Prague Chamber Ballet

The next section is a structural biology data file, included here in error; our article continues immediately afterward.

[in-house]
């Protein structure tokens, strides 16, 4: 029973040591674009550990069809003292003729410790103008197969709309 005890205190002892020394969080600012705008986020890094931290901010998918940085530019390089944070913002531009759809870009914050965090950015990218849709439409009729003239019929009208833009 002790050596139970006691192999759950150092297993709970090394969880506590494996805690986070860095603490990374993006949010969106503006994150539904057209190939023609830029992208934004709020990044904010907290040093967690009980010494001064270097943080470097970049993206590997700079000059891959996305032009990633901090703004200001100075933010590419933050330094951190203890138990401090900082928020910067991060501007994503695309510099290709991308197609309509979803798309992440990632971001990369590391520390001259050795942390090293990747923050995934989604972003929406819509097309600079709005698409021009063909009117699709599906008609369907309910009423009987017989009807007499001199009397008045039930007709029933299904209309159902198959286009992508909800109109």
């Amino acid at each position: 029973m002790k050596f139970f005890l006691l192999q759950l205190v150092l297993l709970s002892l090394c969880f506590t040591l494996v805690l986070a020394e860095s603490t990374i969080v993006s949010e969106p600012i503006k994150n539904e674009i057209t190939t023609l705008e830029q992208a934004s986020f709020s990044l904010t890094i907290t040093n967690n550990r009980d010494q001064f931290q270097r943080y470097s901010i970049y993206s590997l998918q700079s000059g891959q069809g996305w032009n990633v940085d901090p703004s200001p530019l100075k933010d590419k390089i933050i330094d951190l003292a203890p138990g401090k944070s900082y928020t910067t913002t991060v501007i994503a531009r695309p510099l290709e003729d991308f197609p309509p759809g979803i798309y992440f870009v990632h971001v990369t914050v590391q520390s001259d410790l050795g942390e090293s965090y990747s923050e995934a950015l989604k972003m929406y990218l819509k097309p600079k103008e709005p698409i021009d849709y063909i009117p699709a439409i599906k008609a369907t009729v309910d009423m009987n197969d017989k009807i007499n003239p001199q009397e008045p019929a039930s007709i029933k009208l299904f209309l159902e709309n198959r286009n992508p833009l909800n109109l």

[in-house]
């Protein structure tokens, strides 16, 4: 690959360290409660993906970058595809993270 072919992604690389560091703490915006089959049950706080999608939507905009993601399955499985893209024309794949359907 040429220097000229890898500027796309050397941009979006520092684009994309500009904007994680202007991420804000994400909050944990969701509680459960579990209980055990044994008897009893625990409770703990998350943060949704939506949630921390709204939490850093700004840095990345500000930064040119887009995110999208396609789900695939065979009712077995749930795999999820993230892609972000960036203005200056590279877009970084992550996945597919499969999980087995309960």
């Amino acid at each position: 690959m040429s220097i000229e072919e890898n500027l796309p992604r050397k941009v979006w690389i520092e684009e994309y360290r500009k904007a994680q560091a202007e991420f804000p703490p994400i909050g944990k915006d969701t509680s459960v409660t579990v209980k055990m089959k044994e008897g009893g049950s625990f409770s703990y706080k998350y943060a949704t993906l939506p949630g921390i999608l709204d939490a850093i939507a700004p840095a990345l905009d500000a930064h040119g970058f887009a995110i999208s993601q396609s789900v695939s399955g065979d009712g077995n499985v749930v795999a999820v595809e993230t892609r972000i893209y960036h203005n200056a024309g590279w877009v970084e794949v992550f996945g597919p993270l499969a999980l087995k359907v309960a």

Prague Chamber Ballet was founded in 1975. It immediately became the most progressive of all Czech ballet bodies, often working in opposition to official ballet scenes: it was playing this role until early 1990s. The ensemble put emphasis on shorter modern pieces, often drawing inspiration from Czech music compositions. Before 1989, Prague Chamber Ballet was an outstanding body even in the wider context of the so-called Eastern Block; the leading choreographic personality was Pavel Šmok. Not even in the 1990s has the ensemble lost any of its creative mood: Libor Vaculík or Petr Zuska were creating their first pieces on the commission of Prague Chamber Ballet. The ensemble’s repertory even offered a number of Jiří Kylián’s choreographies (Kylián’s Evening Songs, staged in 1988, were the very first Czech staging of Kylián’s piece). Since the very beginning of its existence, Prague Chamber Ballet has been fighting with economic insecurity. That is why, in 2003, the management of the company decided to choose for a more certain future and became a part of the National Opera in Prague. This decision, however, resulted in the ensemble falling apart. In 2007, the fragment of the original ensemble cut adrift from the National Opera and restarted working independently, with Lucie Holánková as its artistic director. It was at this moment that the ensemble has added the name of its founder to its label. Despite presenting young Czech choreographers (such as David Stránský) and nurturing the heritage of Pavel Šmok, the ensemble hasn’t yet reached the exclusive position it has had before the year 2000.